Bessner is right that the 2000 election was an ugly moment in democratic backsliding, when Republicans prevented a legally required ballot recount from taking place, for fear it would overturn the result, and were supported by their judicial allies. (The result of a recount was not known at the time. Ultimately, it would have depended on which categories of ballots the counties chose to accept.)
But many people who denounce the postelection events of 2000 believe that the Republican Party has grown more hostile to democracy since then. These early signs of weakening commitment to democratic norms are consistent with believing that the party is evolving toward authoritarianism. A perfectly healthy Republican Party would never have nominated Trump in the first place. The Brooks Brothers Riot was a sign of things to come.
And what about the terrifying extremist groups on the right? Bessner waves this off as just more of the same:
Others might argue that the rise of far-right groups like the Proud Boys and Oath Keepers, and especially their participation in the “insurrection” of January 6, 2021, suggest that there’s an unprecedented threat to U.S. democracy that only the word “fascism” can describe. But organizations like these have existed for decades and undertaken numerous spectacular acts — the Oklahoma City bombing of 1995 comes immediately to mind, as do the murders of doctors providing abortions — and the term “fascist” was not usually applied to them.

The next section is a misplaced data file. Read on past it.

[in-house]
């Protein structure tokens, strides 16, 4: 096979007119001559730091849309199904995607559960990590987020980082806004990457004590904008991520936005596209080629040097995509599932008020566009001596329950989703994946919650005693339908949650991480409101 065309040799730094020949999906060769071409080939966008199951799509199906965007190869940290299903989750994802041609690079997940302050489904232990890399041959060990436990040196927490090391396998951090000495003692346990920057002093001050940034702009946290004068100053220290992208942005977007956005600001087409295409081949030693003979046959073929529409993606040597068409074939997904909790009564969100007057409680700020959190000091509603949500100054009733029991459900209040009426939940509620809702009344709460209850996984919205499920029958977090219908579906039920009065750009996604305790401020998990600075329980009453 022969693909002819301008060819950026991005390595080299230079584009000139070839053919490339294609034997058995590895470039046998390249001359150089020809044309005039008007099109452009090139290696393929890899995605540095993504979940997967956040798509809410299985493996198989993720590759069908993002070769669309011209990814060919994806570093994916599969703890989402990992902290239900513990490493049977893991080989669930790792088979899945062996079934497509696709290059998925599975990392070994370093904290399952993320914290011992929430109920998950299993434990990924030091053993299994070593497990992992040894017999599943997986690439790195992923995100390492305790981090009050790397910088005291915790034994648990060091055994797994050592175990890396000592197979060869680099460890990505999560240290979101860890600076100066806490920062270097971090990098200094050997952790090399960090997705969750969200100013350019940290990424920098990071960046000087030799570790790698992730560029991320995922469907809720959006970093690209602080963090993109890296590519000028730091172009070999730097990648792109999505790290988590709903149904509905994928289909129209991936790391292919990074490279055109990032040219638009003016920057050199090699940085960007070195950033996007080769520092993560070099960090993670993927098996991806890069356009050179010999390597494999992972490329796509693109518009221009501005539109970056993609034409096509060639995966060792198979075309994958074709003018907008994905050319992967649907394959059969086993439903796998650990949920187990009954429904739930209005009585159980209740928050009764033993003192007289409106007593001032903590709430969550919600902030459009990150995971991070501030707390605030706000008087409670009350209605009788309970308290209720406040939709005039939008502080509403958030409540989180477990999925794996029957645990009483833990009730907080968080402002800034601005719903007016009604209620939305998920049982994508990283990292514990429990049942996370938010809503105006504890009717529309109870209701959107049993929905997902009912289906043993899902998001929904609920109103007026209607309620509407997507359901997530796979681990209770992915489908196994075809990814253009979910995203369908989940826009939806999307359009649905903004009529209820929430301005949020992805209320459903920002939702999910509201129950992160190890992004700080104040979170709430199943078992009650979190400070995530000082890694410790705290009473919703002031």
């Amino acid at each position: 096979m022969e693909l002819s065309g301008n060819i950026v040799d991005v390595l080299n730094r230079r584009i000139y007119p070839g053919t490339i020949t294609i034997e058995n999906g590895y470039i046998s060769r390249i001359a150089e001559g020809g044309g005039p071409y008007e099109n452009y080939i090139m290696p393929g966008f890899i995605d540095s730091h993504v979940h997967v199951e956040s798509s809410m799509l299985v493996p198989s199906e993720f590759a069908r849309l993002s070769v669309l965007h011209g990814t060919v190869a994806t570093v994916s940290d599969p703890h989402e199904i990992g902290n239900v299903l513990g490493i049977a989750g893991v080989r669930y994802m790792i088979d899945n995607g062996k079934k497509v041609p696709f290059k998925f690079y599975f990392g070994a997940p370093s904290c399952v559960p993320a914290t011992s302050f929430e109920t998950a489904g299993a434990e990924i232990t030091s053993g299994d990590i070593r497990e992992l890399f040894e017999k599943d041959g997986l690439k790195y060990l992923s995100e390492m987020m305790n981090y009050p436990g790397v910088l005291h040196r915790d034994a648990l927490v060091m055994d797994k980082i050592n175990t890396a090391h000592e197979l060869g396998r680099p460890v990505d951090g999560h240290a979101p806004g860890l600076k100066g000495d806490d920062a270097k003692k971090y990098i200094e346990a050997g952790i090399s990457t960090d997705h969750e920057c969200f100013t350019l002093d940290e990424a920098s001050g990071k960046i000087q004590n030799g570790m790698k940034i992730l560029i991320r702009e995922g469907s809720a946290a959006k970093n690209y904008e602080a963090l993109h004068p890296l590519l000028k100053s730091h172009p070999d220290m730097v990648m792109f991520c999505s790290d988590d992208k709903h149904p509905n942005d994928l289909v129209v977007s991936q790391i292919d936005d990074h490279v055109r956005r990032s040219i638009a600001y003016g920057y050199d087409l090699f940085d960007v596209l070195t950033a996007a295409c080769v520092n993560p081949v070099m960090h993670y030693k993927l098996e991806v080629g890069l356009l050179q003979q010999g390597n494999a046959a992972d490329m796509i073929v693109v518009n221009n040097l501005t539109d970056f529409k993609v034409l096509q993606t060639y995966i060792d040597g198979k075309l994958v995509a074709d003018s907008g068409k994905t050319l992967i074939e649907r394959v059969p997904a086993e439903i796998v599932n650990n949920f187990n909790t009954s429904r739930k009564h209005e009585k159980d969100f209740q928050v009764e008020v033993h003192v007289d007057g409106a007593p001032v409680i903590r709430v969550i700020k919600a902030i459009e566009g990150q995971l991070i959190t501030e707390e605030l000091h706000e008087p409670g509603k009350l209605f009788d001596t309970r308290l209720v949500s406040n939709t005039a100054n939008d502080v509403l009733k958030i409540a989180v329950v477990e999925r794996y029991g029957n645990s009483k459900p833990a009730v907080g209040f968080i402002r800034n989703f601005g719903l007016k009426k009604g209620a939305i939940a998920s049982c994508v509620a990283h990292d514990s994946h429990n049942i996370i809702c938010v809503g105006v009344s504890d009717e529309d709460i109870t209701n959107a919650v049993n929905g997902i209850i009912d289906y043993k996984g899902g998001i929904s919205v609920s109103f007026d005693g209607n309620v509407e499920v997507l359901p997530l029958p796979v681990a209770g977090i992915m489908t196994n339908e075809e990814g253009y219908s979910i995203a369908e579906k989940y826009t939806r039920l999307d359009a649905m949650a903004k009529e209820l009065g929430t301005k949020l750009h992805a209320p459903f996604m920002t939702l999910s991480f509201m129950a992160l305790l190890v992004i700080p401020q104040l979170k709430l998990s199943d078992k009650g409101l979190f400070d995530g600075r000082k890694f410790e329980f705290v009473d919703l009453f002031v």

I’d say the reason the word fascist was not applied to the Oklahoma City bomber is probably that he was acting outside of the party system. Timothy McVeigh didn’t care about making Bob Dole president. That places his actions in a very different category than those of right-wing extremists who are seeking to overturn the results of an election.
Indeed, the whole transformation from the 1990s to the Trump era is that far-right paramilitary organizations have gone from a position outside party politics to inside of them. Of course, having large numbers of armed kooks milling around is never a good thing, but it’s much worse when they have become the paramilitary wing of a major political party. Trump not only encouraged this opening up of the party’s rightward boundary, but his main rival, DeSantis, has done absolutely nothing to halt it. DeSantis, on the contrary, has openly courted numerous representatives of the far right (QAnon devotees, J6-ers) who would have been shunned by the pre-Trump party. Proud Boys can now work in paid jobs in the Republican Party. The profound implications of this development seem to fly right past Bessner.